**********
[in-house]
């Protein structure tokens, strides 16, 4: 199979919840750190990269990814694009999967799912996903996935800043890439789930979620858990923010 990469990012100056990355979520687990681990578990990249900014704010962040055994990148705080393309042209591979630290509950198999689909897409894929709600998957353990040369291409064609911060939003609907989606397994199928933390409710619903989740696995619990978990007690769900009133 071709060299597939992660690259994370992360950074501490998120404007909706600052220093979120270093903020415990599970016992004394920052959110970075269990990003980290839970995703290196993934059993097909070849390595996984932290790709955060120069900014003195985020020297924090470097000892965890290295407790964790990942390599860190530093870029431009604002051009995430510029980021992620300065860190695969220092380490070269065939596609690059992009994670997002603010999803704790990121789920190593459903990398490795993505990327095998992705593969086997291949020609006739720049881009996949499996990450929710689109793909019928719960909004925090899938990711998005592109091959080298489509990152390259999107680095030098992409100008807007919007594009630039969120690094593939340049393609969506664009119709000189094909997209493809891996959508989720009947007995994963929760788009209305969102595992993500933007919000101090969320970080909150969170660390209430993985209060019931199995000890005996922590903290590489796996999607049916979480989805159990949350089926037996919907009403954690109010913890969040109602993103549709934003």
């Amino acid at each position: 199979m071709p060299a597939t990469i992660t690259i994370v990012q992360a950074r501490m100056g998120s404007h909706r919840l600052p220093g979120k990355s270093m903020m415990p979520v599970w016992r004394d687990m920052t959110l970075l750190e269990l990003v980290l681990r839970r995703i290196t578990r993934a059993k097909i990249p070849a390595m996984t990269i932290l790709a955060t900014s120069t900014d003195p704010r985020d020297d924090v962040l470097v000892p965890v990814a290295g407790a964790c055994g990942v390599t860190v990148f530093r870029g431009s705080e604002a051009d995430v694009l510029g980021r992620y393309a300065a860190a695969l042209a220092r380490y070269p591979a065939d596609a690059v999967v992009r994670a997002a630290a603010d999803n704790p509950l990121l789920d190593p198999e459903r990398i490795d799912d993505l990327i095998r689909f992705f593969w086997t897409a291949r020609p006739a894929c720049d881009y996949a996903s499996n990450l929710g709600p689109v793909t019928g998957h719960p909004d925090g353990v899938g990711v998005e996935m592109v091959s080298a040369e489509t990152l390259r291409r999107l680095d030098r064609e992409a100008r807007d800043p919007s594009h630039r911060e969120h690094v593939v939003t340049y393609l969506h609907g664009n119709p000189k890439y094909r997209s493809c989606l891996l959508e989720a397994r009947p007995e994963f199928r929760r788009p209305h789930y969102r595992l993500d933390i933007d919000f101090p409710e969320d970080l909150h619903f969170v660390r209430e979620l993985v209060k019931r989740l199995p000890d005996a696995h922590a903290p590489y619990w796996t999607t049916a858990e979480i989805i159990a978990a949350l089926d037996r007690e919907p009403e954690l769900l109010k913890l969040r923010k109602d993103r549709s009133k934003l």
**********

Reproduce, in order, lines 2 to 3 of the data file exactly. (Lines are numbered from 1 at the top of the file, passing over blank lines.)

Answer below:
């Protein structure tokens, strides 16, 4: 199979919840750190990269990814694009999967799912996903996935800043890439789930979620858990923010 990469990012100056990355979520687990681990578990990249900014704010962040055994990148705080393309042209591979630290509950198999689909897409894929709600998957353990040369291409064609911060939003609907989606397994199928933390409710619903989740696995619990978990007690769900009133 071709060299597939992660690259994370992360950074501490998120404007909706600052220093979120270093903020415990599970016992004394920052959110970075269990990003980290839970995703290196993934059993097909070849390595996984932290790709955060120069900014003195985020020297924090470097000892965890290295407790964790990942390599860190530093870029431009604002051009995430510029980021992620300065860190695969220092380490070269065939596609690059992009994670997002603010999803704790990121789920190593459903990398490795993505990327095998992705593969086997291949020609006739720049881009996949499996990450929710689109793909019928719960909004925090899938990711998005592109091959080298489509990152390259999107680095030098992409100008807007919007594009630039969120690094593939340049393609969506664009119709000189094909997209493809891996959508989720009947007995994963929760788009209305969102595992993500933007919000101090969320970080909150969170660390209430993985209060019931199995000890005996922590903290590489796996999607049916979480989805159990949350089926037996919907009403954690109010913890969040109602993103549709934003």
């Amino acid at each position: 199979m071709p060299a597939t990469i992660t690259i994370v990012q992360a950074r501490m100056g998120s404007h909706r919840l600052p220093g979120k990355s270093m903020m415990p979520v599970w016992r004394d687990m920052t959110l970075l750190e269990l990003v980290l681990r839970r995703i290196t578990r993934a059993k097909i990249p070849a390595m996984t990269i932290l790709a955060t900014s120069t900014d003195p704010r985020d020297d924090v962040l470097v000892p965890v990814a290295g407790a964790c055994g990942v390599t860190v990148f530093r870029g431009s705080e604002a051009d995430v694009l510029g980021r992620y393309a300065a860190a695969l042209a220092r380490y070269p591979a065939d596609a690059v999967v992009r994670a997002a630290a603010d999803n704790p509950l990121l789920d190593p198999e459903r990398i490795d799912d993505l990327i095998r689909f992705f593969w086997t897409a291949r020609p006739a894929c720049d881009y996949a996903s499996n990450l929710g709600p689109v793909t019928g998957h719960p909004d925090g353990v899938g990711v998005e996935m592109v091959s080298a040369e489509t990152l390259r291409r999107l680095d030098r064609e992409a100008r807007d800043p919007s594009h630039r911060e969120h690094v593939v939003t340049y393609l969506h609907g664009n119709p000189k890439y094909r997209s493809c989606l891996l959508e989720a397994r009947p007995e994963f199928r929760r788009p209305h789930y969102r595992l993500d933390i933007d919000f101090p409710e969320d970080l909150h619903f969170v660390r209430e979620l993985v209060k019931r989740l199995p000890d005996a696995h922590a903290p590489y619990w796996t999607t049916a858990e979480i989805i159990a978990a949350l089926d037996r007690e919907p009403e954690l769900l109010k913890l969040r923010k109602d993103r549709s009133k934003l």